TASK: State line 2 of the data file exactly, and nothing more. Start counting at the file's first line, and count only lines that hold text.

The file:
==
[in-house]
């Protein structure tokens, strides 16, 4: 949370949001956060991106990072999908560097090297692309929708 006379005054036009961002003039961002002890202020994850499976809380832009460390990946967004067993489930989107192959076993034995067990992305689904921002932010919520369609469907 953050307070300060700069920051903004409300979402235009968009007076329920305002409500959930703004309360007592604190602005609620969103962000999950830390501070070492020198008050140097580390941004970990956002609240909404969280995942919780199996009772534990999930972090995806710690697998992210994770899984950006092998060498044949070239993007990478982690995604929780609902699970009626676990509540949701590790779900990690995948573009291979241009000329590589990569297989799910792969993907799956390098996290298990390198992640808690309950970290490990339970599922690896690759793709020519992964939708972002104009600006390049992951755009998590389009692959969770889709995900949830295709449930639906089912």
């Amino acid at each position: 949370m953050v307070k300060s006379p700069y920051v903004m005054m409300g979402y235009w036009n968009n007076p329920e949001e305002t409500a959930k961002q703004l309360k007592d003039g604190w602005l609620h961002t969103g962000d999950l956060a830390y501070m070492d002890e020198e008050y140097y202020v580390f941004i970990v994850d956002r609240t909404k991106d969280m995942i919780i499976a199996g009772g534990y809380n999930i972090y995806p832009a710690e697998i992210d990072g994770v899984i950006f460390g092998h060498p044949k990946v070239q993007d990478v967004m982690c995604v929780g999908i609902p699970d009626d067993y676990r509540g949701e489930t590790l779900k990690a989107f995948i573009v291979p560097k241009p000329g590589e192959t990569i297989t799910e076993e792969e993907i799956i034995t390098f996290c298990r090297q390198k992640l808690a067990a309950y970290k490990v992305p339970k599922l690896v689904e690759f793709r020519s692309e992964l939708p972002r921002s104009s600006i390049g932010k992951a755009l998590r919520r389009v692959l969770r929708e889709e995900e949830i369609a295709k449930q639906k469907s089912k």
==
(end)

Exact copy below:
């Protein structure tokens, strides 16, 4: 949370949001956060991106990072999908560097090297692309929708 006379005054036009961002003039961002002890202020994850499976809380832009460390990946967004067993489930989107192959076993034995067990992305689904921002932010919520369609469907 953050307070300060700069920051903004409300979402235009968009007076329920305002409500959930703004309360007592604190602005609620969103962000999950830390501070070492020198008050140097580390941004970990956002609240909404969280995942919780199996009772534990999930972090995806710690697998992210994770899984950006092998060498044949070239993007990478982690995604929780609902699970009626676990509540949701590790779900990690995948573009291979241009000329590589990569297989799910792969993907799956390098996290298990390198992640808690309950970290490990339970599922690896690759793709020519992964939708972002104009600006390049992951755009998590389009692959969770889709995900949830295709449930639906089912």